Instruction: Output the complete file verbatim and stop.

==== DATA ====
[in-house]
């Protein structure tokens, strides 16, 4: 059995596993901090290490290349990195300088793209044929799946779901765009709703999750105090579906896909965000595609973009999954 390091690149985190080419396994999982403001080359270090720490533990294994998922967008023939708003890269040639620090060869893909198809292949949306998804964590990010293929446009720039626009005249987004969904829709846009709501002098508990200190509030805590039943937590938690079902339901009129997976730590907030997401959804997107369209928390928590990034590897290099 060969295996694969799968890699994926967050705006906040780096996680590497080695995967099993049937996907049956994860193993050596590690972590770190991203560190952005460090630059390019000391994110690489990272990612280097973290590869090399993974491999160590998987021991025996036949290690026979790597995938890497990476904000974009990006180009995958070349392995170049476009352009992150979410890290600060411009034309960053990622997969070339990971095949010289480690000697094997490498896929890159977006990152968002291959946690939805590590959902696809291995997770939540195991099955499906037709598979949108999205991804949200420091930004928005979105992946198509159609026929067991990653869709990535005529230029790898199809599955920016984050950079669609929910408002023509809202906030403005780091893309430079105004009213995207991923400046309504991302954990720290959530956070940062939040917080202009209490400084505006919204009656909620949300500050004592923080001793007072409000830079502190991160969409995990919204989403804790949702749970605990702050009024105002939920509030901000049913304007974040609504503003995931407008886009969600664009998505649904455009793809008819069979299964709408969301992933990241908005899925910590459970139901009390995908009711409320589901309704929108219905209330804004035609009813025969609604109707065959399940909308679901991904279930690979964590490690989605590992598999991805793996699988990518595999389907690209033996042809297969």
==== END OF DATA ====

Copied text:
[in-house]
């Protein structure tokens, strides 16, 4: 059995596993901090290490290349990195300088793209044929799946779901765009709703999750105090579906896909965000595609973009999954 390091690149985190080419396994999982403001080359270090720490533990294994998922967008023939708003890269040639620090060869893909198809292949949306998804964590990010293929446009720039626009005249987004969904829709846009709501002098508990200190509030805590039943937590938690079902339901009129997976730590907030997401959804997107369209928390928590990034590897290099 060969295996694969799968890699994926967050705006906040780096996680590497080695995967099993049937996907049956994860193993050596590690972590770190991203560190952005460090630059390019000391994110690489990272990612280097973290590869090399993974491999160590998987021991025996036949290690026979790597995938890497990476904000974009990006180009995958070349392995170049476009352009992150979410890290600060411009034309960053990622997969070339990971095949010289480690000697094997490498896929890159977006990152968002291959946690939805590590959902696809291995997770939540195991099955499906037709598979949108999205991804949200420091930004928005979105992946198509159609026929067991990653869709990535005529230029790898199809599955920016984050950079669609929910408002023509809202906030403005780091893309430079105004009213995207991923400046309504991302954990720290959530956070940062939040917080202009209490400084505006919204009656909620949300500050004592923080001793007072409000830079502190991160969409995990919204989403804790949702749970605990702050009024105002939920509030901000049913304007974040609504503003995931407008886009969600664009998505649904455009793809008819069979299964709408969301992933990241908005899925910590459970139901009390995908009711409320589901309704929108219905209330804004035609009813025969609604109707065959399940909308679901991904279930690979964590490690989605590992598999991805793996699988990518595999389907690209033996042809297969």